The heightened attention being given to the university in an information economy only emphasizes the responsibility professors have to be on the leading edge of new and old knowledge, he says.
The new economy is not creating a condition of ``undue power to the professoriat''; rather, it increases the attention paid to where research happens, says Ketcham. Professors have basically the same role they have held for the last 100 years, he says.
``The word citizen has rich meaning for me,'' he says. ``Training for good citizenship starts with first grade and continues right on through the university.... I hope, I perceive, we are moving toward renewing this emphasis,'' he says. He faults colleges for not working hard enough at preparing classes for the wide range of students who now come to college.
It is necessary for colleges to fight specialization at the undergraduate level, he says. They must be ``more profound about our history, ourselves as a people, and our country.'' Students must experience a community of learners that can trace itself from Aristotle to the current situation by having some ``dynamic of interests'' that all can define as the ``good life,'' he says.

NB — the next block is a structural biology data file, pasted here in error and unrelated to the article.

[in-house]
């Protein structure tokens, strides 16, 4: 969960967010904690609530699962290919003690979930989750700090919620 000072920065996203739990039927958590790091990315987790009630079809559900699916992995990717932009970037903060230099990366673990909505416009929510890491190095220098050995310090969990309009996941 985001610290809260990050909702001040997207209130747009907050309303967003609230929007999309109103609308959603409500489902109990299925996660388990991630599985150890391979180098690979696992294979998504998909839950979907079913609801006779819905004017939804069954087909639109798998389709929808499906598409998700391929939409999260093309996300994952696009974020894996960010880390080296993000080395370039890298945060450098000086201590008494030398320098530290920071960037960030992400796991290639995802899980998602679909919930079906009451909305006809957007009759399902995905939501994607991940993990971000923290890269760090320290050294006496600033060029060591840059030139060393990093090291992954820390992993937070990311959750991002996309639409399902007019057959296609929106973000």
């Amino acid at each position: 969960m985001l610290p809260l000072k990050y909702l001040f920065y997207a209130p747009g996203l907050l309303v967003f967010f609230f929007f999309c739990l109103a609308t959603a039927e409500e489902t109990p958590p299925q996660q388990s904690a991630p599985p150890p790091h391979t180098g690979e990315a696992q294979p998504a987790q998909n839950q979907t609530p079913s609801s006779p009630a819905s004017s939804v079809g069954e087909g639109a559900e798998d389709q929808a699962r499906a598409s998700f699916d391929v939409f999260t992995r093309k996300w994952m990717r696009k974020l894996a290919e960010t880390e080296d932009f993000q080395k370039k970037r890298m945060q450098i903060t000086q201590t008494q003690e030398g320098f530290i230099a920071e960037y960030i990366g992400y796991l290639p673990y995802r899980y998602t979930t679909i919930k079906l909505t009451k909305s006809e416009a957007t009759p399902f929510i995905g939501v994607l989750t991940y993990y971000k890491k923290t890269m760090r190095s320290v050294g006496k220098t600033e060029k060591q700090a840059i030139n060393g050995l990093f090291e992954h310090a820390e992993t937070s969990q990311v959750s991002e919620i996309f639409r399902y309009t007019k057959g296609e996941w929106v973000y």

Helping students define their roles as citizens is the only way an understanding of the good life beyond private interests will emerge, Ketcham believes. And there is no better place to start than in students' own college experiences.
This is especially true in establishing the basic course requirements at a college. Such courses become the foundation for a ``community of learners,'' he says. Faculty and students grappling with various academic factions over the content of these courses lay bare the essence of what it takes to create such a community of learners.
``Problems need to be confronted from the standpoint of everybody starting with his or her own perspective, but trying to understand a little bit of a larger or public perspective,'' he says. If shown the reasons, students will make sense out of the fact that rules can contribute to a common purpose.